This is the worst nursing home mistake that I have come across as a paramedic. I appreciate that nursing homes are generally understaffed and primarily employ patient carers or care assistants and not enrolled nurses or registered nurses. That said and done, this is the worst nursing home mistake that I have witnessed.
I was called to a 104 year old with chest pain. En route I had discussed with my probationary paramedic the realities of attending a 104 year old with chest pain who ends up having a cardiac arrest. We had discussed that it would be unlikely that we would be doing anyone a favour by commencing resuscitation efforts.
When we arrived, as per usual, it took about 5 or so minutes to gain access into the nursing home. Its always difficult to get someone’s attention in a nursing home, because the staff are usually used to confused patients banging or tapping on things. Eventually, we get in and a staff member points me in the direction of the 104 year old with chest pain. As per normal, the staff member seems to have disappeared completely.
We walk into the room and find a very old lady who has been clearly dead for many many hours. She is cold to touch and had obviously died many hours earlier. I ask her room mate how long she has been like this and her room mate advises me that “She hasn’t moved since this morning… I tried to tell the nurse that I thought she was dead hours ago…”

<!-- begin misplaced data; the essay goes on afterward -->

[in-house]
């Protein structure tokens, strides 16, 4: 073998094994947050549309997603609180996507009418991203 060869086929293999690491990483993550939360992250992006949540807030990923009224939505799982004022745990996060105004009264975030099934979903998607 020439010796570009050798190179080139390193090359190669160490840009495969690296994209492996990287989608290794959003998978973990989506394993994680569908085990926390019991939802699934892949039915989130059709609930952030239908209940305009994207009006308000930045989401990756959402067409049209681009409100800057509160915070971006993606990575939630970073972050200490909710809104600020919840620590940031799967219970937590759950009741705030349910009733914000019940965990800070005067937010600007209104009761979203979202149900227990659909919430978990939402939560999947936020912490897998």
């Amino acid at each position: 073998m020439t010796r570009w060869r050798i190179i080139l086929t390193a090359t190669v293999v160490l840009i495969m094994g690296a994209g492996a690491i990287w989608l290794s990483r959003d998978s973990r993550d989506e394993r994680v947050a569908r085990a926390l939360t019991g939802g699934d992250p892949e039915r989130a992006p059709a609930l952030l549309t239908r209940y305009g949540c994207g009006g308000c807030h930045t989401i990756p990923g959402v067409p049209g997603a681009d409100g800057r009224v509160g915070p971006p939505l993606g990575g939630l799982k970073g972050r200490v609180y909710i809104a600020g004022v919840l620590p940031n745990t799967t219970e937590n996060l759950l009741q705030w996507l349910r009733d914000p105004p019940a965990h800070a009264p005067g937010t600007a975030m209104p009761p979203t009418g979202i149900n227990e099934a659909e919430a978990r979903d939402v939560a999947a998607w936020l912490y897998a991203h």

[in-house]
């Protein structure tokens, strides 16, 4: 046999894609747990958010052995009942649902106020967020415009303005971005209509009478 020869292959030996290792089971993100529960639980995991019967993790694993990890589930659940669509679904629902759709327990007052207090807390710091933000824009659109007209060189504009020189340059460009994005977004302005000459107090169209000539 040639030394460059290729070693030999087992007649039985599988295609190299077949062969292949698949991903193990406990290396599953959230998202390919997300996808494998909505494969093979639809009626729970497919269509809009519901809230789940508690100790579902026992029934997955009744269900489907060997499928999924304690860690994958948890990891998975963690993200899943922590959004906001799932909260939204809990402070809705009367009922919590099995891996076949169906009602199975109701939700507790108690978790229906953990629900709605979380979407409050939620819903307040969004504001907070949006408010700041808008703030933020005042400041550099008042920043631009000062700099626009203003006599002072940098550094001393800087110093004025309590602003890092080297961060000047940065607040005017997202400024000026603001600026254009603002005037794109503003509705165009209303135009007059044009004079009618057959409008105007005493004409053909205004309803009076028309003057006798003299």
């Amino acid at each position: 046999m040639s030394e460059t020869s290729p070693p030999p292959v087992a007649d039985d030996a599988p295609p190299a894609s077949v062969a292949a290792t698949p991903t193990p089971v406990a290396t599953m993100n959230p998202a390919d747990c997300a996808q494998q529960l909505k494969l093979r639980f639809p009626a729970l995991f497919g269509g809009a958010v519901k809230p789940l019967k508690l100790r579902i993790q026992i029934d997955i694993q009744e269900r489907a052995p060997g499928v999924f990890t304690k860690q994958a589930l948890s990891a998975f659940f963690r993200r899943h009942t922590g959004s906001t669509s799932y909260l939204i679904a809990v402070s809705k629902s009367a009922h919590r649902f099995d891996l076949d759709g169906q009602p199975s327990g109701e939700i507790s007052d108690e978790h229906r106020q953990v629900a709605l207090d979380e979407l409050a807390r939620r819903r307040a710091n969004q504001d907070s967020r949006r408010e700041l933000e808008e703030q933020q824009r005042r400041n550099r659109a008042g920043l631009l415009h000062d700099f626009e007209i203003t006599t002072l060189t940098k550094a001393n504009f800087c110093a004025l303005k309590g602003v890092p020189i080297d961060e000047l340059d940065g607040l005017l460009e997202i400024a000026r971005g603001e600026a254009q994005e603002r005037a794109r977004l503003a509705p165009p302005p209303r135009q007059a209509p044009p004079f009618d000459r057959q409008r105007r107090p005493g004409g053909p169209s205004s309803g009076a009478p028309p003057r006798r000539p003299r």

After a while, I go looking for a staff member. Eventually, I find one and advise that their patient with chest pain is deceased. The nursing home assistant looks shocked and tells me “Are you sure, I only spoke to her a minute ago…” – I politely advise her that she must not have spoken to the patient a minute ago, because the patient’s room mate advised me that she has appeared dead since this morning!
The nurse decides not to argue with me and we start doing our paper work and organise find the patient’s local medical officer for a death certificate. About 10 minutes later we have contacted the patient’s GP and arranged a death certificate.
We are ready to leave and start making our way out the door when a nurse comes back in and advises us that “its a miracle… she’s alive again” – no, I think… I’m pretty certain she was dead.
It’s at this point that the nurse takes us to the room next to our deceased person and introduces us to our actual patient who is still alive (and now has a death certificate from her local GP!)
The staff had no idea that the lady in the next room had died many hours before hand and one of the carers told me that she “thought it odd that she was so quiet all day…”
So, that’s just about as bad a nursing home mistake as you can get… don’t forget to research a nursing home before you place your loved one in one… better yet, look after them at home (its the circle of life – be kind to your parents).